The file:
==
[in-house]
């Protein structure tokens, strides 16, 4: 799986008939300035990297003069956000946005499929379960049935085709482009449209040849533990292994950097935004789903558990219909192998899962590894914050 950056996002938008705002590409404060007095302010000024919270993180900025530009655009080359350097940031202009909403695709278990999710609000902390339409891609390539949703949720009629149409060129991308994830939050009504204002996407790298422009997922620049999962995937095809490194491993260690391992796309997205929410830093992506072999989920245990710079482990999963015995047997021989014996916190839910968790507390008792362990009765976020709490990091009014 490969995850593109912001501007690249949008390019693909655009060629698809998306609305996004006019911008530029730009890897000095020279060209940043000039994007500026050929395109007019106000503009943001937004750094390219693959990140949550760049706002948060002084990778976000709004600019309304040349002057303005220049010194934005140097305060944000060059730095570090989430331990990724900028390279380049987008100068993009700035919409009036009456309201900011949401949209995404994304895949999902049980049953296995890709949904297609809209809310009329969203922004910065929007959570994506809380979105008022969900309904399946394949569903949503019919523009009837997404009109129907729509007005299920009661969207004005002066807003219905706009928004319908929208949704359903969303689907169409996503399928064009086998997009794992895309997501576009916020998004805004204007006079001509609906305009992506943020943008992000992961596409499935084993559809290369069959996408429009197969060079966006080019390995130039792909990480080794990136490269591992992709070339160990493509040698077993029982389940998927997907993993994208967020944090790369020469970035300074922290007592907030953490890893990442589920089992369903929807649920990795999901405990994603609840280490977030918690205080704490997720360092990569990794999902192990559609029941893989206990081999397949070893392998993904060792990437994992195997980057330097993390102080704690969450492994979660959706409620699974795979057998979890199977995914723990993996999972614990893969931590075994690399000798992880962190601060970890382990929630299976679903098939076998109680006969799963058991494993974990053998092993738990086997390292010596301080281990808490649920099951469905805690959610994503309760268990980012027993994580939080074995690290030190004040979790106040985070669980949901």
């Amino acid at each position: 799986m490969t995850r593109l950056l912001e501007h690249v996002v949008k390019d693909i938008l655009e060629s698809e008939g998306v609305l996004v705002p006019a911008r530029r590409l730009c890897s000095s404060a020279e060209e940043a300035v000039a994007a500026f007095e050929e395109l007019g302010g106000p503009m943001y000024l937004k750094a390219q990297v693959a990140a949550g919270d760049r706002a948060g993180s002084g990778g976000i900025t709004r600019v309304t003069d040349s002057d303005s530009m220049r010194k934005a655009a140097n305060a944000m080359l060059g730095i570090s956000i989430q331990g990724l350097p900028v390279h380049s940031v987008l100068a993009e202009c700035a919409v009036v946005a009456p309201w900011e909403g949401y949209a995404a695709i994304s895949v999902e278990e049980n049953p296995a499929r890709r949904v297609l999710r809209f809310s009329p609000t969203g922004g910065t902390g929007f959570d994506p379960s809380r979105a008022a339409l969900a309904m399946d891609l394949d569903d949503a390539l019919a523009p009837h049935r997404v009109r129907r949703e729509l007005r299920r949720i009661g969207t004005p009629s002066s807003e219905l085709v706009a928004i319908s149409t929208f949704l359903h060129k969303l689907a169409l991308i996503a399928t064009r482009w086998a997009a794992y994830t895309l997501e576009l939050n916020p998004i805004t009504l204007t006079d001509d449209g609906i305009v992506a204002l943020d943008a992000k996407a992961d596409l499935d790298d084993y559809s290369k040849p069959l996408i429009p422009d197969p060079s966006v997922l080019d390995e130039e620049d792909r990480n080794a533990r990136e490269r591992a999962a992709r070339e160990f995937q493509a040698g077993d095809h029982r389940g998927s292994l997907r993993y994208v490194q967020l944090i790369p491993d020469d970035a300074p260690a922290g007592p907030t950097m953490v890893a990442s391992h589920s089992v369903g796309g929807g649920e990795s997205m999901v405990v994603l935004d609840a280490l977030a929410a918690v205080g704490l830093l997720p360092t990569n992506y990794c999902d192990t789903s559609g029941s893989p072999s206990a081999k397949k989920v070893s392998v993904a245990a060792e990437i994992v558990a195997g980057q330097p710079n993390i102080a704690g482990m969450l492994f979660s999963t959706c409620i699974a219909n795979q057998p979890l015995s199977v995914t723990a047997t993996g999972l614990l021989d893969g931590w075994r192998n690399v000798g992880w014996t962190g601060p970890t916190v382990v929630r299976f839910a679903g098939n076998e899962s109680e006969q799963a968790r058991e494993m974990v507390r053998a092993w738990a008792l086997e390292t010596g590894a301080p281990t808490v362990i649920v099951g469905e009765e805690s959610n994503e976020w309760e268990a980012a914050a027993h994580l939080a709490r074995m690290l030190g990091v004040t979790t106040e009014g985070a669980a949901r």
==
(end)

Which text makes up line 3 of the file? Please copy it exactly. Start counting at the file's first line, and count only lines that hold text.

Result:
């Amino acid at each position: 799986m490969t995850r593109l950056l912001e501007h690249v996002v949008k390019d693909i938008l655009e060629s698809e008939g998306v609305l996004v705002p006019a911008r530029r590409l730009c890897s000095s404060a020279e060209e940043a300035v000039a994007a500026f007095e050929e395109l007019g302010g106000p503009m943001y000024l937004k750094a390219q990297v693959a990140a949550g919270d760049r706002a948060g993180s002084g990778g976000i900025t709004r600019v309304t003069d040349s002057d303005s530009m220049r010194k934005a655009a140097n305060a944000m080359l060059g730095i570090s956000i989430q331990g990724l350097p900028v390279h380049s940031v987008l100068a993009e202009c700035a919409v009036v946005a009456p309201w900011e909403g949401y949209a995404a695709i994304s895949v999902e278990e049980n049953p296995a499929r890709r949904v297609l999710r809209f809310s009329p609000t969203g922004g910065t902390g929007f959570d994506p379960s809380r979105a008022a339409l969900a309904m399946d891609l394949d569903d949503a390539l019919a523009p009837h049935r997404v009109r129907r949703e729509l007005r299920r949720i009661g969207t004005p009629s002066s807003e219905l085709v706009a928004i319908s149409t929208f949704l359903h060129k969303l689907a169409l991308i996503a399928t064009r482009w086998a997009a794992y994830t895309l997501e576009l939050n916020p998004i805004t009504l204007t006079d001509d449209g609906i305009v992506a204002l943020d943008a992000k996407a992961d596409l499935d790298d084993y559809s290369k040849p069959l996408i429009p422009d197969p060079s966006v997922l080019d390995e130039e620049d792909r990480n080794a533990r990136e490269r591992a999962a992709r070339e160990f995937q493509a040698g077993d095809h029982r389940g998927s292994l997907r993993y994208v490194q967020l944090i790369p491993d020469d970035a300074p260690a922290g007592p907030t950097m953490v890893a990442s391992h589920s089992v369903g796309g929807g649920e990795s997205m999901v405990v994603l935004d609840a280490l977030a929410a918690v205080g704490l830093l997720p360092t990569n992506y990794c999902d192990t789903s559609g029941s893989p072999s206990a081999k397949k989920v070893s392998v993904a245990a060792e990437i994992v558990a195997g980057q330097p710079n993390i102080a704690g482990m969450l492994f979660s999963t959706c409620i699974a219909n795979q057998p979890l015995s199977v995914t723990a047997t993996g999972l614990l021989d893969g931590w075994r192998n690399v000798g992880w014996t962190g601060p970890t916190v382990v929630r299976f839910a679903g098939n076998e899962s109680e006969q799963a968790r058991e494993m974990v507390r053998a092993w738990a008792l086997e390292t010596g590894a301080p281990t808490v362990i649920v099951g469905e009765e805690s959610n994503e976020w309760e268990a980012a914050a027993h994580l939080a709490r074995m690290l030190g990091v004040t979790t106040e009014g985070a669980a949901r």